Games and Game Design in Education
What type of game player am I?
Games for serious nature can help develop cures, help others with ear and eye problems, refine professional skills.
Some examples of serious games
- Sparx (https://www.youtube.com/watch?v=9pfzCKt0FyA )
- Quest2teach (http://quest2teach.strikingly.com/ ).
- Tinnitus game (http://www.uniservices.co.nz/Portals/0/All%20One%20Pagers/Tinnitus_game.pdf)
- Cancer Research UK’s game Play to Cure: Genes in Space (http://scienceblog.cancerresearchuk.org/2014/02/04/download-our-revolutionary-mobile-game-to-help-speed-up-cancer-research/)
Educational game model
According to Amory (2007), Educational computer games should:
- Be relevant, explorative, emotive and engaging
- Include complex challenges, puzzles or quests
- Be gender-inclusive and non-confrontational
- Provide appropriate role models
- Develop democracy and social capital through dialogue
- Support authentic learning activities
- Support the construction of tacit knowledge
Educational games need all the usual qualities of games, plus they should not contain any socially undesirable features (racism. sexism, violence, etc) but provide positive models, plus they have to have some embedded pedagogy. Maybe this explains why successful educational games are so hard to create.
Maori language learning game.
Free game development software
Mobile Learning Tools
A number of tools have been developed for mobile devices that support game-like learning experiences linked to exploring outdoor environments. They include such features as competing individuals / teams, ‘treasure hunt’ style activities, scores/ badges for achievement and leader boards. Some examples of this type of tool include:
Using QR codes to create scavenger hunts. Can mix in the Augmented reality stuff from earlier on?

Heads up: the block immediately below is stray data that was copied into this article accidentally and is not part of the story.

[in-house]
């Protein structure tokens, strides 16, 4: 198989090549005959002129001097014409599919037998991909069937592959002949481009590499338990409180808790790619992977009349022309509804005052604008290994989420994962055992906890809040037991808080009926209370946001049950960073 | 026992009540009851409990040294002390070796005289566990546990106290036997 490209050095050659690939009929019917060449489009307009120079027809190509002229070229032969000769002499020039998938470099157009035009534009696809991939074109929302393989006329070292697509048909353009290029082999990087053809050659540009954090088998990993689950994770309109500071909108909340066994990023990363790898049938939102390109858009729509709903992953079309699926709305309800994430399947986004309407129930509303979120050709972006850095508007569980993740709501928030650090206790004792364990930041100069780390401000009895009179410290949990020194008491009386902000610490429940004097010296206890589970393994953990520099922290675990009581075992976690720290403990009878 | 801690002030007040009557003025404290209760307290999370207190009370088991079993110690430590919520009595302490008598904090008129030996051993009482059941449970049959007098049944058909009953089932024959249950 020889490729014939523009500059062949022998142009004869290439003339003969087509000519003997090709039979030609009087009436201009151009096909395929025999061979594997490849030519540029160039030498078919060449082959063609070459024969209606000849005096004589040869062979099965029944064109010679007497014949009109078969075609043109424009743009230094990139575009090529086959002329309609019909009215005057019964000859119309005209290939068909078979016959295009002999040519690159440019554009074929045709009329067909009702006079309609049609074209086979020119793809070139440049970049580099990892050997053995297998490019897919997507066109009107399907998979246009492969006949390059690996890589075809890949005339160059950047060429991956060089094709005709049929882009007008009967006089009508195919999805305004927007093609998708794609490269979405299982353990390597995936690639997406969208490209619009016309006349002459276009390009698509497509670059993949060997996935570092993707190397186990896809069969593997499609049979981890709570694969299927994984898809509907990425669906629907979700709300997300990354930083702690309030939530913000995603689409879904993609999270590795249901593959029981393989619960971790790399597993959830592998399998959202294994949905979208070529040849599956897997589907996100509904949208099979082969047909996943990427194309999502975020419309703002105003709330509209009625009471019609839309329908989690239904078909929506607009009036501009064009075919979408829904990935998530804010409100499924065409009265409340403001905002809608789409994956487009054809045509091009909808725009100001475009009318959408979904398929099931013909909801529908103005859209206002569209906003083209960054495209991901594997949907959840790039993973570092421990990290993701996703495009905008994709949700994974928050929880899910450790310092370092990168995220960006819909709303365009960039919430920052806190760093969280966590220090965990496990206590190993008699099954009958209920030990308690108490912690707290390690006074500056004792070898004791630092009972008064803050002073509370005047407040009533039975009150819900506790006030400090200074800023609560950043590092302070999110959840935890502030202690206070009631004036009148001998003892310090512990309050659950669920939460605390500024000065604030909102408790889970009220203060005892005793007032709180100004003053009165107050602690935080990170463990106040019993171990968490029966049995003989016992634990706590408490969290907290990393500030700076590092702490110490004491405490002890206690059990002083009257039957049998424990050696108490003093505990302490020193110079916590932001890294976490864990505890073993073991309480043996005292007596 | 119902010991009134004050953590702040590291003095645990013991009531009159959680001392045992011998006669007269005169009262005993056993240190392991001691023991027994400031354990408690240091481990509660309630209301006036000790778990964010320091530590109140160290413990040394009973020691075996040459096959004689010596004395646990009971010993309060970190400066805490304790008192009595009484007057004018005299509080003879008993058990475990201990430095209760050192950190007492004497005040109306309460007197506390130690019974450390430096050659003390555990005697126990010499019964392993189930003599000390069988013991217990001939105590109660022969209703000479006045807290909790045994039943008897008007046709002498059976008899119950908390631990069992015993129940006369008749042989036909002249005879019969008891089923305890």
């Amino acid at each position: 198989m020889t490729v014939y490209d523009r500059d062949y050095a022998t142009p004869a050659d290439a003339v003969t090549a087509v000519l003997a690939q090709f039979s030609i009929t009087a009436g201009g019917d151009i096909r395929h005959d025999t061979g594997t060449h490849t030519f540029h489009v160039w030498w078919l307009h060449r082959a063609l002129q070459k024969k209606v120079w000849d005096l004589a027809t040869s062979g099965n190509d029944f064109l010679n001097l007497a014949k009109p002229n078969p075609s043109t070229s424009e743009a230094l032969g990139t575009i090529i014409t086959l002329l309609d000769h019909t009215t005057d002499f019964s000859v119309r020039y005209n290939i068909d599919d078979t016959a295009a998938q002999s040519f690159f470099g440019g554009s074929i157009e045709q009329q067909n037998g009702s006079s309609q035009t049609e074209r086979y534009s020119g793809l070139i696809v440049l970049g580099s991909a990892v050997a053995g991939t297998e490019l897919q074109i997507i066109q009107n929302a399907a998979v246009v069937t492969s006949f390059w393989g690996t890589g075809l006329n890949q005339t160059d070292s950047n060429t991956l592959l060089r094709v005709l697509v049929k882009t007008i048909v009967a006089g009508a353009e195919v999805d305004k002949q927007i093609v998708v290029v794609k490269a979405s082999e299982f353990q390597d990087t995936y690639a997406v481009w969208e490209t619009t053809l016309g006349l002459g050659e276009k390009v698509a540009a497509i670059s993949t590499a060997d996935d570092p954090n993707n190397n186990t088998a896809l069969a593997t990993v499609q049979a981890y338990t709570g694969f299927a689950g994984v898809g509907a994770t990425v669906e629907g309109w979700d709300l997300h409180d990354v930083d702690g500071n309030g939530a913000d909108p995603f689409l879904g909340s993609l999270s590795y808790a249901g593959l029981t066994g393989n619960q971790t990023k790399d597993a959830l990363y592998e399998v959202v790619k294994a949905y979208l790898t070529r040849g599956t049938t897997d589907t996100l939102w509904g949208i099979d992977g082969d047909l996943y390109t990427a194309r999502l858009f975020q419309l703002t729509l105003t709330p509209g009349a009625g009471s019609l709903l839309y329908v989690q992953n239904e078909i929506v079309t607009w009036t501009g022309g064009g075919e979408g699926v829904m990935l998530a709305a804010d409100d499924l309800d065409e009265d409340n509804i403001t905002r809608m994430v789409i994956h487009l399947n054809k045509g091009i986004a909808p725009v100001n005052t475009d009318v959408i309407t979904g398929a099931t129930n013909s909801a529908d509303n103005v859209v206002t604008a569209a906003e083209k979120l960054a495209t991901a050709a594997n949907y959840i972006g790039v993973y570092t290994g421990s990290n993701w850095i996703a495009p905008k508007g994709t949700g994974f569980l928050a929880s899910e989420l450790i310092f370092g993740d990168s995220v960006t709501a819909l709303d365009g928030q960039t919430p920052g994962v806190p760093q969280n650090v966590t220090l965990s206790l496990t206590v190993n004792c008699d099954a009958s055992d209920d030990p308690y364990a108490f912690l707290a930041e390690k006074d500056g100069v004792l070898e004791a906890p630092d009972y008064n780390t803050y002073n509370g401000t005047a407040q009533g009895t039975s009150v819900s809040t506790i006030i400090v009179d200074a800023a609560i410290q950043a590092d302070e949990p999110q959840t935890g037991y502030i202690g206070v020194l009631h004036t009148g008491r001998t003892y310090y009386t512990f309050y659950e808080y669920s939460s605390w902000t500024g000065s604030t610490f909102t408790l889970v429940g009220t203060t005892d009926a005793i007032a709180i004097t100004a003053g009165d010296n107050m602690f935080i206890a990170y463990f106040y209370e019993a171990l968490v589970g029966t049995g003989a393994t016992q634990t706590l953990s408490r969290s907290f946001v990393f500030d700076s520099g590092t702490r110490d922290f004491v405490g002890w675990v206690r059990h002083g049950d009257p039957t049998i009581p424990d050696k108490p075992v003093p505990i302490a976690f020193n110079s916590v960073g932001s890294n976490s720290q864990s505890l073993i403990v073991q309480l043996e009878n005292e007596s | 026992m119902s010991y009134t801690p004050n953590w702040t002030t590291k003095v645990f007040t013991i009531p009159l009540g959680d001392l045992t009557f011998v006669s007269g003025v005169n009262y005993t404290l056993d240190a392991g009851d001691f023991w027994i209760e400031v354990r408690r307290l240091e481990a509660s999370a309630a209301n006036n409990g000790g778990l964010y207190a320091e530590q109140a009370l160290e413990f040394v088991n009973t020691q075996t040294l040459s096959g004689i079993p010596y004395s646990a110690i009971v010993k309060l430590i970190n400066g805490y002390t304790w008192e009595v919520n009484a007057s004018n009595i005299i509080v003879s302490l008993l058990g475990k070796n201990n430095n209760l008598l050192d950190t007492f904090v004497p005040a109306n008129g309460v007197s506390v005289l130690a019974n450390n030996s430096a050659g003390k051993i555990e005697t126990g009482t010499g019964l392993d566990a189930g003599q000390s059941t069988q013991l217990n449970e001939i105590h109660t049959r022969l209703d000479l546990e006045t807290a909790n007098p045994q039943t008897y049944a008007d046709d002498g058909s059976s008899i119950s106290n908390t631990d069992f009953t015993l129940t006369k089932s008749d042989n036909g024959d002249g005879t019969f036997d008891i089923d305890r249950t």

Designing a game flowchart
Game narratives can be designed using flowcharts. You can use formal flowchart tools or less formal tools like bubbl.us when designing your own game like activities.
Game related to learning the skills related to the Specialist Classes.
Gamification in Education
Gamification is taking elements of games and applying them real world situations e.g. loyalty card at the coffee shop
- The Appointment Dynamic – Completing tasks in a pre-determined time
- Happy Hour – Come here at a certain to get your drinks half price. To win you need to show up at a certain time and certain place.
- Influence and Status
- The colour and credit cards – we all want the black card because that means they are cooler than I am
- Report cards
- The progression dynamic
- Linkedin – I am only 85% complete on Linkedin – We are presented with a progress bar and we feel the need to complete this
- People work very hard to level up
- Progression is powerful
- How can we use games to drive traffic to local businesses to boost the economy?
- Communal Discovery
- Everyone has to work together to achieve something
- This levels the network that is society to solve problems
- Digg – consumer place to source the best news
- McDonald’s Monopoly – people work together to try and find the boardwalk
Badgeville (n.d.) outline a large number of game mechanics:
Seven principles of game-based design
These principles are outlined on the Quest to Learn website (Quest To Learn, n.d.)
- Everyone is a participant
- Learning happens by doing
- Feedback is immediate and ongoing
- Failure is reframed as “iteration”
- Everything is interconnected
- It kind of feels like play
How can we gamify our leadership 2 plan?
- Create digital badges for people to put on their Arinui sites.
- Whoever fills out the survey the fastest gets a reward.
- Leader-board of who gets their ‘work’ to us the fastest.
- Progress bar in the staff-room with how many people have given input.